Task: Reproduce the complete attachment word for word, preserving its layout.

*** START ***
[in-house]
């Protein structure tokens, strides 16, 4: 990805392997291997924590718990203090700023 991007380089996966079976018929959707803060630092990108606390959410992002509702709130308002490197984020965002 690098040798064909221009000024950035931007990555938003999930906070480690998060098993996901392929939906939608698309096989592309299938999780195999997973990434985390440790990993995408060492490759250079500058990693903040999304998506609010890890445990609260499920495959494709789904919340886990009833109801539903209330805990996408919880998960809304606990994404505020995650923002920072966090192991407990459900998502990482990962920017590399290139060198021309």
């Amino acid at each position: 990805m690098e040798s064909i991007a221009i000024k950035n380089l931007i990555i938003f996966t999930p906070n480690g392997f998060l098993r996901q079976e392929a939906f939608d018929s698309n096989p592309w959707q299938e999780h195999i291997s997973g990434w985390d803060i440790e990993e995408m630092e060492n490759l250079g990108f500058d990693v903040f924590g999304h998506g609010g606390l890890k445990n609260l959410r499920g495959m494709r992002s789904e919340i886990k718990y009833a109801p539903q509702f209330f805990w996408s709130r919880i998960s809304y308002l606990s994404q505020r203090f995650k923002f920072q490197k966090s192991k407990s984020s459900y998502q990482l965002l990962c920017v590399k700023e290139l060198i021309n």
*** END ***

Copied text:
[in-house]
């Protein structure tokens, strides 16, 4: 990805392997291997924590718990203090700023 991007380089996966079976018929959707803060630092990108606390959410992002509702709130308002490197984020965002 690098040798064909221009000024950035931007990555938003999930906070480690998060098993996901392929939906939608698309096989592309299938999780195999997973990434985390440790990993995408060492490759250079500058990693903040999304998506609010890890445990609260499920495959494709789904919340886990009833109801539903209330805990996408919880998960809304606990994404505020995650923002920072966090192991407990459900998502990482990962920017590399290139060198021309």
């Amino acid at each position: 990805m690098e040798s064909i991007a221009i000024k950035n380089l931007i990555i938003f996966t999930p906070n480690g392997f998060l098993r996901q079976e392929a939906f939608d018929s698309n096989p592309w959707q299938e999780h195999i291997s997973g990434w985390d803060i440790e990993e995408m630092e060492n490759l250079g990108f500058d990693v903040f924590g999304h998506g609010g606390l890890k445990n609260l959410r499920g495959m494709r992002s789904e919340i886990k718990y009833a109801p539903q509702f209330f805990w996408s709130r919880i998960s809304y308002l606990s994404q505020r203090f995650k923002f920072q490197k966090s192991k407990s984020s459900y998502q990482l965002l990962c920017v590399k700023e290139l060198i021309n």